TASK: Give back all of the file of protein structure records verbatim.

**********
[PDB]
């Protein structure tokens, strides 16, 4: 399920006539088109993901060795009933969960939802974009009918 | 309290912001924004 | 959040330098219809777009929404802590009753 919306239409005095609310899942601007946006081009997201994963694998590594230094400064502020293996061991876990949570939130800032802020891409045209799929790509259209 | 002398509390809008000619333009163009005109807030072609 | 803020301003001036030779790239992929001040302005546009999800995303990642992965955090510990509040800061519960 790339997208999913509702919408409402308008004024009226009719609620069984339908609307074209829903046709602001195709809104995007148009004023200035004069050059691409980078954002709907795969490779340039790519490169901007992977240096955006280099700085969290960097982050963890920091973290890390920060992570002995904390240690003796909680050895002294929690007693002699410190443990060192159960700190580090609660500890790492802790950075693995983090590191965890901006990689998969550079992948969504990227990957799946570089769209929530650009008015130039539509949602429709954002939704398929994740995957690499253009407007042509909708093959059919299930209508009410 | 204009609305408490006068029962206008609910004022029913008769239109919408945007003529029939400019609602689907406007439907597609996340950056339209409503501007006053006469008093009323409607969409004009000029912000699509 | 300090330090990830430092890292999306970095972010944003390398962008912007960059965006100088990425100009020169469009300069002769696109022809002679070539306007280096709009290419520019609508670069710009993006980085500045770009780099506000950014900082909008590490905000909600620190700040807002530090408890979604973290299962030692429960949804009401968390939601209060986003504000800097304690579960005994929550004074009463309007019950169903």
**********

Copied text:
[PDB]
């Protein structure tokens, strides 16, 4: 399920006539088109993901060795009933969960939802974009009918 | 309290912001924004 | 959040330098219809777009929404802590009753 919306239409005095609310899942601007946006081009997201994963694998590594230094400064502020293996061991876990949570939130800032802020891409045209799929790509259209 | 002398509390809008000619333009163009005109807030072609 | 803020301003001036030779790239992929001040302005546009999800995303990642992965955090510990509040800061519960 790339997208999913509702919408409402308008004024009226009719609620069984339908609307074209829903046709602001195709809104995007148009004023200035004069050059691409980078954002709907795969490779340039790519490169901007992977240096955006280099700085969290960097982050963890920091973290890390920060992570002995904390240690003796909680050895002294929690007693002699410190443990060192159960700190580090609660500890790492802790950075693995983090590191965890901006990689998969550079992948969504990227990957799946570089769209929530650009008015130039539509949602429709954002939704398929994740995957690499253009407007042509909708093959059919299930209508009410 | 204009609305408490006068029962206008609910004022029913008769239109919408945007003529029939400019609602689907406007439907597609996340950056339209409503501007006053006469008093009323409607969409004009000029912000699509 | 300090330090990830430092890292999306970095972010944003390398962008912007960059965006100088990425100009020169469009300069002769696109022809002679070539306007280096709009290419520019609508670069710009993006980085500045770009780099506000950014900082909008590490905000909600620190700040807002530090408890979604973290299962030692429960949804009401968390939601209060986003504000800097304690579960005994929550004074009463309007019950169903």